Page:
The Ottawa County commissioners now have the keys to the former IBC Bank building that sits just north of the courthouse.

Chairman Russell Earls signed lease agreements Thursday as the building officially changed hands from the International Bancshare Corporation to the First National Bank in Miami which will hold the property until it can be sold outright to the county.

Commissioners John Clarke and Kenneth Palmer were not present for the lease signing, but voted Monday to allow Earls to enter into the agreements on their behalf.

Two agreements were executed between the county and Miami's oldest bank, the first is a one-month lease that allows the county to take possession through the end of the fiscal year, June 30. The agreement obligates the county to pay $2,317, representing the accrued interest on the purchase price of the $640,000 building. The county will also pay $317.26 in additional expenses.

The second agreements signed Thursday is a 12-month, lease-purchase agreement which sets out the same obligations as the 30-day lease.

The arrangement between First National Bank and Ottawa County is expected to be short-lived, according to Earls. The county will pay off the debt upon receipt of Rural Economic Action Plan and Community Development Block Grant funding that has been allocated to Ottawa County, but has not yet made it into county coffers.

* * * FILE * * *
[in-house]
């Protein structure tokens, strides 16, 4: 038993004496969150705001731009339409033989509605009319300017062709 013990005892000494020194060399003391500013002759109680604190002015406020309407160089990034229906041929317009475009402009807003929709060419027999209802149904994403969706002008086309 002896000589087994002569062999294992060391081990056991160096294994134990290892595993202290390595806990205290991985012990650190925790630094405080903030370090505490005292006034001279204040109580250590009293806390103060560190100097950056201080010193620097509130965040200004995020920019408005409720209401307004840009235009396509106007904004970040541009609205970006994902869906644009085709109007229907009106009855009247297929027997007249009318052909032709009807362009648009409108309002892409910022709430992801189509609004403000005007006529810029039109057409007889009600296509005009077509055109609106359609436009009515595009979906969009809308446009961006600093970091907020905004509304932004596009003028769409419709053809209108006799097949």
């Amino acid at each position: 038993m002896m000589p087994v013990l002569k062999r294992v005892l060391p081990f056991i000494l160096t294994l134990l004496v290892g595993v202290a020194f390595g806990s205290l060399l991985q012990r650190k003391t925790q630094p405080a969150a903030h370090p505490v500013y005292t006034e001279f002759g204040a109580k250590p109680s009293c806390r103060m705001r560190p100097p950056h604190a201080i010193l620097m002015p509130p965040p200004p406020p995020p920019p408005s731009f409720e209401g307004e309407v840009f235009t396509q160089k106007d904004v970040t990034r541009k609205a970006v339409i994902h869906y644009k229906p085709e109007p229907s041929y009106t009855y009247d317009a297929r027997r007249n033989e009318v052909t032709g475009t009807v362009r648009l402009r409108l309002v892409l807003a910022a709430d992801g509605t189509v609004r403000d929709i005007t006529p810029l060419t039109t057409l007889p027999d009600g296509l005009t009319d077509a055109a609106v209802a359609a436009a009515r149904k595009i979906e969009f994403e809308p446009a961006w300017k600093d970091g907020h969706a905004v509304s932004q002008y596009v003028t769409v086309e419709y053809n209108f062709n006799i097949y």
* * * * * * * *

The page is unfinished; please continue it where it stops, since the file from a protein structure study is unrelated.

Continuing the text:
A portion of the CDBG funding is awaiting the conclusion of an environmental assessment of the former IBC Bank site, according to Earls.

The short-term leasing agreement is necessary, according to assistant district attorney Ben Loring, because the county cannot enter into a binding contract without the funding in hand.

The opportunity to purchase the former bank building, according to Earls, is nothing short of a “gift that fell out of heaven” and landed in the laps of county officials as they were preparing to build a $650,000, metal-framed, 6,000-square-foot annex facility southeast of the courthouse.

“This is a much better use of the money,” Earls said when IBC officials accepted the county's purchase offer in February. “We get a much better building, more square footage, more storage, a vault, a drive-through window and additional parking. For approximately the same amount of money, we are going to get much more.”

Thursday, Earls expressed his appreciation to Jim Thompson and Mike Sexton as they accepted ownership of the former IBC bank on behalf of First National Bank.

“We appreciate you helping us out while we wait for the environmental assessment to be done and the funding to arrive,” Earls said.

Earls said the county has received notification from U.S. Sen. James Inhofe that the anticipated $170,000 CDBG funding has been awarded and will be released at the conclusion of the environmental assessment.

That money will be added with $170,000 in REAP funding that the county set aside last year and earmarked for the annex project.

“The remainder ($310,000) will come from the county's general fund,” Earls said.